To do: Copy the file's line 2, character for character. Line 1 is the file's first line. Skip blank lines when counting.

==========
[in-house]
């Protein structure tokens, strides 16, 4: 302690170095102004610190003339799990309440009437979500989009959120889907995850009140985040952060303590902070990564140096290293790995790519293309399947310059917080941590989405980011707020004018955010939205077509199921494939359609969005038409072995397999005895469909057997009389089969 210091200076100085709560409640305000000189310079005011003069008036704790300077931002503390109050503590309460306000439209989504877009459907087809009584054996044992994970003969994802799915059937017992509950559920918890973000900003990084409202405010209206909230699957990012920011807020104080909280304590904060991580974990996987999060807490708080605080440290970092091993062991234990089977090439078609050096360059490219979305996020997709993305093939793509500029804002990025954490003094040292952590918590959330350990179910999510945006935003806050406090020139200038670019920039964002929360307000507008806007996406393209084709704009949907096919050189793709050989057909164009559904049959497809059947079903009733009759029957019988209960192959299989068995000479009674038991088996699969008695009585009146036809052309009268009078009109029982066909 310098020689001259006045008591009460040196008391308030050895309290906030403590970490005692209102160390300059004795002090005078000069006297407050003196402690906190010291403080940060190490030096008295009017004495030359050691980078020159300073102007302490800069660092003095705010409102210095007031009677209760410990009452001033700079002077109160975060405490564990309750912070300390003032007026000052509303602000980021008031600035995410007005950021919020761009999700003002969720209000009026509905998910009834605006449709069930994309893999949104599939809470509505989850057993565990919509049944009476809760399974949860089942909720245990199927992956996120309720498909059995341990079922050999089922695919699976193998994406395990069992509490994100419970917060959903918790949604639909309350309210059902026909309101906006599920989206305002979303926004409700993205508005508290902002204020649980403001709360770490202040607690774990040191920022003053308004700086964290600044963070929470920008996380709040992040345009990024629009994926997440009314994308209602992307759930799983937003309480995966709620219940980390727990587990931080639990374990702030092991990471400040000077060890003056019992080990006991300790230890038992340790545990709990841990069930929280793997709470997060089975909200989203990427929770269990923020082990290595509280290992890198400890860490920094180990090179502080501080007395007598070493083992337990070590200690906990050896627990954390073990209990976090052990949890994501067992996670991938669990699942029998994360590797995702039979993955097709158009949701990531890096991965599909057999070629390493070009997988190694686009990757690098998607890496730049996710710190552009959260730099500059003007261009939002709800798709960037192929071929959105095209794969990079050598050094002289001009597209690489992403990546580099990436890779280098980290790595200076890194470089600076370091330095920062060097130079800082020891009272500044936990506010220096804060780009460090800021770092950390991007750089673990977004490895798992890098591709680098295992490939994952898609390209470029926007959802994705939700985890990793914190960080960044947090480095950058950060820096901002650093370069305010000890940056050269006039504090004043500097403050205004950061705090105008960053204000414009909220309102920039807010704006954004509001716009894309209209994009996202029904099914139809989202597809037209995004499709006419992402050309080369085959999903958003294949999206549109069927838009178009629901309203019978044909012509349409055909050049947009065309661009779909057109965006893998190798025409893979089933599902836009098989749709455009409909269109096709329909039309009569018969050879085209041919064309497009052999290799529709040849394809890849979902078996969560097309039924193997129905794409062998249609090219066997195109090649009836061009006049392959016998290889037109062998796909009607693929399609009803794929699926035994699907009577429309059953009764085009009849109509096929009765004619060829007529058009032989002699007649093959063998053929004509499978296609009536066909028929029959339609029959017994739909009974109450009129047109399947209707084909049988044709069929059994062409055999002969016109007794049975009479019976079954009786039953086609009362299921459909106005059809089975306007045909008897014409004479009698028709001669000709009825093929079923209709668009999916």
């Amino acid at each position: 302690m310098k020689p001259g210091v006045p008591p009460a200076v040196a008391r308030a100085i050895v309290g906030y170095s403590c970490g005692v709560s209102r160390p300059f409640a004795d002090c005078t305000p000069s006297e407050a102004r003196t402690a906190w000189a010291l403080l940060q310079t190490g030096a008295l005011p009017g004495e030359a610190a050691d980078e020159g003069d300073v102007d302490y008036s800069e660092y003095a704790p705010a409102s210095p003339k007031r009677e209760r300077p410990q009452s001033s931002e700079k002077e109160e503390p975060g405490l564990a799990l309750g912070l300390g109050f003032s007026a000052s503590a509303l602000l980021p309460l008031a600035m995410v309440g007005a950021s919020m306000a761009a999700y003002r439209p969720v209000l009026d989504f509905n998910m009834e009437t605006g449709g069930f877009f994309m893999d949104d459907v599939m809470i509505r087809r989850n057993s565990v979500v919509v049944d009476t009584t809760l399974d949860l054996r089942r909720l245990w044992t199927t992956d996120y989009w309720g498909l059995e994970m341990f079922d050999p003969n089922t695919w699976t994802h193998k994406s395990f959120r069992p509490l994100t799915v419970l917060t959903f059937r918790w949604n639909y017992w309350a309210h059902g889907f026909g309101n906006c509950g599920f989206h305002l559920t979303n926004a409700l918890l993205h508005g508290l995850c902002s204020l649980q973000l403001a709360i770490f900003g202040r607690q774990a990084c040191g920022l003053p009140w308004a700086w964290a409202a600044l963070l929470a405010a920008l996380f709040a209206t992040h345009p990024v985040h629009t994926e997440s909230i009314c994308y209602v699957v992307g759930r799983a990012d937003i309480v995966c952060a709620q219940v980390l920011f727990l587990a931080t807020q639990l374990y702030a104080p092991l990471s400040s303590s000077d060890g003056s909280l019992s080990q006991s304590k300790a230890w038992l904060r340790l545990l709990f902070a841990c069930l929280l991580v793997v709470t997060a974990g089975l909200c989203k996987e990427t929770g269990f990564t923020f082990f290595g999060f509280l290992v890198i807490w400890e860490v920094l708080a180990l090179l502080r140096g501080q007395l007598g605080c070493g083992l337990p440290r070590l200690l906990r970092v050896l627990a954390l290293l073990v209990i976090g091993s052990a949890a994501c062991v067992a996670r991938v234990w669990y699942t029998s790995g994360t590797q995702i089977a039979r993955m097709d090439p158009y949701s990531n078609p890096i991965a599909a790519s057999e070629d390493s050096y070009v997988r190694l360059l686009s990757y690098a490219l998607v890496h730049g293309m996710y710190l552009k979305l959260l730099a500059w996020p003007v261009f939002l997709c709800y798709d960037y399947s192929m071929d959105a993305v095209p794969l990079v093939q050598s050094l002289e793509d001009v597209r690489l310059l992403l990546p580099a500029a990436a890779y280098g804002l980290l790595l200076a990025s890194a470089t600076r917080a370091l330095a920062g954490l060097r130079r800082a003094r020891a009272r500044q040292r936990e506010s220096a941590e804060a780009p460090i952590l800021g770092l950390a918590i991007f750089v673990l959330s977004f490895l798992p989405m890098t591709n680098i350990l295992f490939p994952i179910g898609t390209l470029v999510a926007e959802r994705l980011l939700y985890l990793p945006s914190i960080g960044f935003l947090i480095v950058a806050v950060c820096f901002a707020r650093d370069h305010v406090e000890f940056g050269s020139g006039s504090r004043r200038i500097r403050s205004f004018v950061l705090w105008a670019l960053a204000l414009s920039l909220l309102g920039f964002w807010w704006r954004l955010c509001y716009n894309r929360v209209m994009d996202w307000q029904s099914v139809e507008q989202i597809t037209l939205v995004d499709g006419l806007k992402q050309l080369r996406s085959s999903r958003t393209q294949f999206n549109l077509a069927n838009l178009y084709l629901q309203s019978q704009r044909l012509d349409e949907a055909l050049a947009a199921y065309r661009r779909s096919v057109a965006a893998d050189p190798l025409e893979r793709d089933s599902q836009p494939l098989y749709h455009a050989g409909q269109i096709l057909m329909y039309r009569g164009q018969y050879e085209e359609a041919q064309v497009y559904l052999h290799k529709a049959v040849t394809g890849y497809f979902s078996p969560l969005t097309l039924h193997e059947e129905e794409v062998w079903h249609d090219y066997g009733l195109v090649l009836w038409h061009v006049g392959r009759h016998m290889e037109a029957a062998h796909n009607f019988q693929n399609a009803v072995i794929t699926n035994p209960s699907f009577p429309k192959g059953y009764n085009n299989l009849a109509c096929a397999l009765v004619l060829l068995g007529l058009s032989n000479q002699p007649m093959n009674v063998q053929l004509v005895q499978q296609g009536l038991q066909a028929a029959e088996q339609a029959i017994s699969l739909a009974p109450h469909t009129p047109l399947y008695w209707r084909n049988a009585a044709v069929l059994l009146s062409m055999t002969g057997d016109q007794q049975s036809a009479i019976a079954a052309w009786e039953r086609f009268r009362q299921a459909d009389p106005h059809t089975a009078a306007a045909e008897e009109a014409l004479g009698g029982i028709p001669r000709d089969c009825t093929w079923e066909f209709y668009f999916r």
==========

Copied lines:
């Protein structure tokens, strides 16, 4: 302690170095102004610190003339799990309440009437979500989009959120889907995850009140985040952060303590902070990564140096290293790995790519293309399947310059917080941590989405980011707020004018955010939205077509199921494939359609969005038409072995397999005895469909057997009389089969 210091200076100085709560409640305000000189310079005011003069008036704790300077931002503390109050503590309460306000439209989504877009459907087809009584054996044992994970003969994802799915059937017992509950559920918890973000900003990084409202405010209206909230699957990012920011807020104080909280304590904060991580974990996987999060807490708080605080440290970092091993062991234990089977090439078609050096360059490219979305996020997709993305093939793509500029804002990025954490003094040292952590918590959330350990179910999510945006935003806050406090020139200038670019920039964002929360307000507008806007996406393209084709704009949907096919050189793709050989057909164009559904049959497809059947079903009733009759029957019988209960192959299989068995000479009674038991088996699969008695009585009146036809052309009268009078009109029982066909 310098020689001259006045008591009460040196008391308030050895309290906030403590970490005692209102160390300059004795002090005078000069006297407050003196402690906190010291403080940060190490030096008295009017004495030359050691980078020159300073102007302490800069660092003095705010409102210095007031009677209760410990009452001033700079002077109160975060405490564990309750912070300390003032007026000052509303602000980021008031600035995410007005950021919020761009999700003002969720209000009026509905998910009834605006449709069930994309893999949104599939809470509505989850057993565990919509049944009476809760399974949860089942909720245990199927992956996120309720498909059995341990079922050999089922695919699976193998994406395990069992509490994100419970917060959903918790949604639909309350309210059902026909309101906006599920989206305002979303926004409700993205508005508290902002204020649980403001709360770490202040607690774990040191920022003053308004700086964290600044963070929470920008996380709040992040345009990024629009994926997440009314994308209602992307759930799983937003309480995966709620219940980390727990587990931080639990374990702030092991990471400040000077060890003056019992080990006991300790230890038992340790545990709990841990069930929280793997709470997060089975909200989203990427929770269990923020082990290595509280290992890198400890860490920094180990090179502080501080007395007598070493083992337990070590200690906990050896627990954390073990209990976090052990949890994501067992996670991938669990699942029998994360590797995702039979993955097709158009949701990531890096991965599909057999070629390493070009997988190694686009990757690098998607890496730049996710710190552009959260730099500059003007261009939002709800798709960037192929071929959105095209794969990079050598050094002289001009597209690489992403990546580099990436890779280098980290790595200076890194470089600076370091330095920062060097130079800082020891009272500044936990506010220096804060780009460090800021770092950390991007750089673990977004490895798992890098591709680098295992490939994952898609390209470029926007959802994705939700985890990793914190960080960044947090480095950058950060820096901002650093370069305010000890940056050269006039504090004043500097403050205004950061705090105008960053204000414009909220309102920039807010704006954004509001716009894309209209994009996202029904099914139809989202597809037209995004499709006419992402050309080369085959999903958003294949999206549109069927838009178009629901309203019978044909012509349409055909050049947009065309661009779909057109965006893998190798025409893979089933599902836009098989749709455009409909269109096709329909039309009569018969050879085209041919064309497009052999290799529709040849394809890849979902078996969560097309039924193997129905794409062998249609090219066997195109090649009836061009006049392959016998290889037109062998796909009607693929399609009803794929699926035994699907009577429309059953009764085009009849109509096929009765004619060829007529058009032989002699007649093959063998053929004509499978296609009536066909028929029959339609029959017994739909009974109450009129047109399947209707084909049988044709069929059994062409055999002969016109007794049975009479019976079954009786039953086609009362299921459909106005059809089975306007045909008897014409004479009698028709001669000709009825093929079923209709668009999916």